Recalling memories of one-room schoolhouses

By Father Dennis Meinen
View from the Scooter

I had a funeral for Phyllis Heydon, a Holy Spirit resident whose obituary told how she taught in a one-room schoolhouse in 1945, but for only one year.

I asked a family member about this. Why one year? Was the class unruly? She said, “No. My mother got married that same year, and soon she found out her own ‘Heydon school house’ was going to have its first neophyte student!”

I remember the 1960s when classes were combined by having a couple of grades together. I felt sorry for the higher grades and the impossible subjects they had to learn, unaware that I would have the same courses next year. The best part was hearing my older brother answer a question wrong.

But back to one-room schoolhouses.

What’s so special about country schools? They were (and in rare cases still are) places where children of various ages learned together. The style of learning was unique and so was the teaching. As a former student attests in the article Rural School Consolidation in Mille Lacs County in the Minnesota History magazine, “The teacher … had to have eight reading classes, eight math classes, eight health, eight geography and so on. Well, [it was] impossible, unless you make them ten-minute classes. I would imagine you better pay attention during those 10 minutes.

“Not everyone was up to the challenge. Wanda Gág (interesting name) felt lucky to survive her stint as a teacher in 1912. While preparing lessons, hearing recitations and enduring an inspection by the county superintendent, she wrote a poem entitled My Schoolhouse, as a tribute to her school and students:

“Each morning eighteen pairs of eyes / Look in at the open door. / Each morning eighteen pairs of feet / Track up my spotless floor.”

How can teachers today get across the unique feel of a country school, where a crowd of kids, ranging from kindergartners to eighth-graders, were crammed together under one leaky roof? A visit to an historic schoolhouse can help, or reading books on that subject can allow readers to revisit the one-room school without ever leaving the comforts of the modern world. Readers may be familiar with classics set in one-room schools. Remember watching Little House on the Prairie? Laura Ingalls first attended school in On the Banks of Plum Creek and taught her first batch of scholars in These Happy Golden Years.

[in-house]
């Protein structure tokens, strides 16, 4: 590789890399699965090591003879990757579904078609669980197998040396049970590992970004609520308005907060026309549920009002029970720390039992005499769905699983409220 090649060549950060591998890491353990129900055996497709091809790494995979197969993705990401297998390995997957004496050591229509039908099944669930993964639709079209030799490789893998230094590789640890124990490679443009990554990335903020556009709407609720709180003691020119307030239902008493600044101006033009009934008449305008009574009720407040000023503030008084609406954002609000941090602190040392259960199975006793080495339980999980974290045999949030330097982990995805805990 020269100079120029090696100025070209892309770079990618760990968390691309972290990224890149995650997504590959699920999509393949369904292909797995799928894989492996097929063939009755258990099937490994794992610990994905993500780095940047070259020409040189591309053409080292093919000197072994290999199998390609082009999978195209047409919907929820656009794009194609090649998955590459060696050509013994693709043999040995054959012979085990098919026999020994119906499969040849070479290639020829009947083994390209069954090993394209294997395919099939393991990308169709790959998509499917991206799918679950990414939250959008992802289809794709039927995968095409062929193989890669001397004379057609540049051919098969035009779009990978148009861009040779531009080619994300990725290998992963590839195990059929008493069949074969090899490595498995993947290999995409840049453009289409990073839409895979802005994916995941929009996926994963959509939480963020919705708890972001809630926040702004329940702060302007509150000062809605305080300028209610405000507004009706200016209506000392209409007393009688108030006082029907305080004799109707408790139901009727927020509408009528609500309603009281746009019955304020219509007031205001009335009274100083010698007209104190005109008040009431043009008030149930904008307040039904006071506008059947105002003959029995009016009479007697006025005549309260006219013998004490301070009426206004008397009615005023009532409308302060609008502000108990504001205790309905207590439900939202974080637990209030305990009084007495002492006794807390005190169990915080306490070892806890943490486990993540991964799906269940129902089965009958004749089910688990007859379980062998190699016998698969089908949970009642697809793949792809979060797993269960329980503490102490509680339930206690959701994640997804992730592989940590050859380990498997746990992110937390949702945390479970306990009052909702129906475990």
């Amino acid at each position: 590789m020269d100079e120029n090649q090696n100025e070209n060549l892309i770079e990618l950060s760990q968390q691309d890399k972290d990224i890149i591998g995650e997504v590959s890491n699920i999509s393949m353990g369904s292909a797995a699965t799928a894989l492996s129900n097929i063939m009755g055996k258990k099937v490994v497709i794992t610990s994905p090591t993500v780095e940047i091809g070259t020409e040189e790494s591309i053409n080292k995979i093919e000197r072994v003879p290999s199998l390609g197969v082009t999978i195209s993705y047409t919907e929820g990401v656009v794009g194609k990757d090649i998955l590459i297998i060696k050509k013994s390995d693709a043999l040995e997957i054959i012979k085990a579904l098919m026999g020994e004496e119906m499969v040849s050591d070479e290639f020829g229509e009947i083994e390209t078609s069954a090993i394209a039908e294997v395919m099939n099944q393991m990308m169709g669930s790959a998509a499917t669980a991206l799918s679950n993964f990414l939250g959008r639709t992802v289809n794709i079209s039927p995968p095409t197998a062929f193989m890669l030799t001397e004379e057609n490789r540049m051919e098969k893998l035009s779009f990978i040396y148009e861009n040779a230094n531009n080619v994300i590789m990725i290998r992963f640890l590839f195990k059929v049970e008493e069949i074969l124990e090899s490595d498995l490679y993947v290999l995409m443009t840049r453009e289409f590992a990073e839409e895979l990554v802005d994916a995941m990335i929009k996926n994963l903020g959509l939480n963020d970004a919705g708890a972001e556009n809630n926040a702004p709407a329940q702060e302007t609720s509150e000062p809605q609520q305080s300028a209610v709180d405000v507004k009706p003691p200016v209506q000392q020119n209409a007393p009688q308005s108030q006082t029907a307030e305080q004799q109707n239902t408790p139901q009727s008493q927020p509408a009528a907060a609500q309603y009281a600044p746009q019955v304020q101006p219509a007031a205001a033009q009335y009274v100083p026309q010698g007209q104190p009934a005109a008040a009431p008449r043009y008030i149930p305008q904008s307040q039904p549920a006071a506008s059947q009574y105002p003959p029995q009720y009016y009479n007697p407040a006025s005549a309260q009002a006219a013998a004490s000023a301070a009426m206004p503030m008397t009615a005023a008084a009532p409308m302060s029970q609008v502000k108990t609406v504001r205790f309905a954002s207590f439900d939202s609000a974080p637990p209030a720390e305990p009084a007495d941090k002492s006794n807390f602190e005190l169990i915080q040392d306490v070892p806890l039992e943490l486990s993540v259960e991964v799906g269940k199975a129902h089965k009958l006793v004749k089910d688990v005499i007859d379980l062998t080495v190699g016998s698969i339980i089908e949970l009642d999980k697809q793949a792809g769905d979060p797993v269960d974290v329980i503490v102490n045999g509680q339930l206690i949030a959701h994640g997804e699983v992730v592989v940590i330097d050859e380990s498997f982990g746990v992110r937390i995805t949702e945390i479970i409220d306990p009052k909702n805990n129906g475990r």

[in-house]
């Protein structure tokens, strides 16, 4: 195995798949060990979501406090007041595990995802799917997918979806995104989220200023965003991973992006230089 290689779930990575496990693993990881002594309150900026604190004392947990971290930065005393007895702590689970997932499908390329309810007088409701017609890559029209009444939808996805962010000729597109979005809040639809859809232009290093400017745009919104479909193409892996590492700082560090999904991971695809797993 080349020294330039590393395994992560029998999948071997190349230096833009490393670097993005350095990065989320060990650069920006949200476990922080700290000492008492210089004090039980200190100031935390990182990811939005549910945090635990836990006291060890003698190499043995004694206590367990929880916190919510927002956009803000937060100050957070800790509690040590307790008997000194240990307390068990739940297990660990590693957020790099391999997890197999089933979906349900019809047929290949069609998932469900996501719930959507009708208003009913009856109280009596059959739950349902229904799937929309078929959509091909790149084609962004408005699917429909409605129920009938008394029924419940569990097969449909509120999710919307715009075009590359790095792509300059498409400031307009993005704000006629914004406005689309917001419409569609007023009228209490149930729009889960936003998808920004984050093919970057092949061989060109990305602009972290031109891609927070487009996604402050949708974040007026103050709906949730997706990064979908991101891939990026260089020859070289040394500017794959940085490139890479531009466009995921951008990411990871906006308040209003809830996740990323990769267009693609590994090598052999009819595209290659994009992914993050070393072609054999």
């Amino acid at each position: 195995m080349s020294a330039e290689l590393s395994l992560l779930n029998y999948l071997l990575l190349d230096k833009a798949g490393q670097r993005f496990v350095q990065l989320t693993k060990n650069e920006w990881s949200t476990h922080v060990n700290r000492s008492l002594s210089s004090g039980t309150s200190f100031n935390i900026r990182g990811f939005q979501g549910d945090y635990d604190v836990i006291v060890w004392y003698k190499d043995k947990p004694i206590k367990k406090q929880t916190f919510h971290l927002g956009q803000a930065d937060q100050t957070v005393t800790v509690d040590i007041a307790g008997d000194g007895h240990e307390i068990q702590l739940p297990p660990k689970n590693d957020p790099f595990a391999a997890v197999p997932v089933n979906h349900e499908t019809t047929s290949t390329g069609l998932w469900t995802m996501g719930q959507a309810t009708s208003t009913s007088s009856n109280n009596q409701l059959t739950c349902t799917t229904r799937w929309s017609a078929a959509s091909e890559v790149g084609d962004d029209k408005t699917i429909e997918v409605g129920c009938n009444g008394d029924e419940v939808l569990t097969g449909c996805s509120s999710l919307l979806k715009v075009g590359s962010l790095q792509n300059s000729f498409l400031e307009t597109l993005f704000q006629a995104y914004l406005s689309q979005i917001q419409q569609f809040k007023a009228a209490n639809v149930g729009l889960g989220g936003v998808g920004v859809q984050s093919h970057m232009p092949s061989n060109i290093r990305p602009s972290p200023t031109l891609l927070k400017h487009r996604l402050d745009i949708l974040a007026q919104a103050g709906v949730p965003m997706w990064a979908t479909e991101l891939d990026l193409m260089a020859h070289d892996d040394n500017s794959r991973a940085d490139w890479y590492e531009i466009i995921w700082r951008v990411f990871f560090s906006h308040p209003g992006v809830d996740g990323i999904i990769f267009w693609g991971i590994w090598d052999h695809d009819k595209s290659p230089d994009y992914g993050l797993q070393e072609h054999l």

What is the lasting value of one-room schools? More than 12,000 of these little structures once dotted Iowa’s landscapes.

If we were to assess the value of a one-room schoolhouse in a spiritual sense, we must first turn to Matthew’s Gospel, chapter 25:31-46, the Last Judgment scene. On the day of our judgment, I believe the Lord will ask us several questions. What have you done with your life? What have you done with the gifts I gave you? Have you shown love to others? Regardless of our educational background, the size of our school, or even our report card, we know that God already knows the answers to our questions.

Our Lord’s comment to the righteous people at the Last Judgment, “Welcome, good and faithful servants, inherit the kingdom prepared for you from the creation of the world,” should cause us to reflect on our educational experiences. Were we faithful? Were we God-centered people?

I wonder if any of the bishops, priests, deacons or religious from our diocese ever attended a country school. If you’ve survived a one-room schoolhouse experience, send your comments to me.

Father Dennis Meinen serves as chaplain at Holy Spirit Retirement Home, Sioux City, for Boy Scouts and Girl Scouts in the diocese and Calix and Faithful Friar of the Garrigan 4th Degree Assembly of the Knights of Columbus, Sioux City.

Leave a Reply

Your email address will not be published. Required fields are marked *

You may use these HTML tags and attributes: <a href="" title=""> <abbr title=""> <acronym title=""> <b> <blockquote cite=""> <cite> <code> <del datetime=""> <em> <i> <q cite=""> <strike> <strong>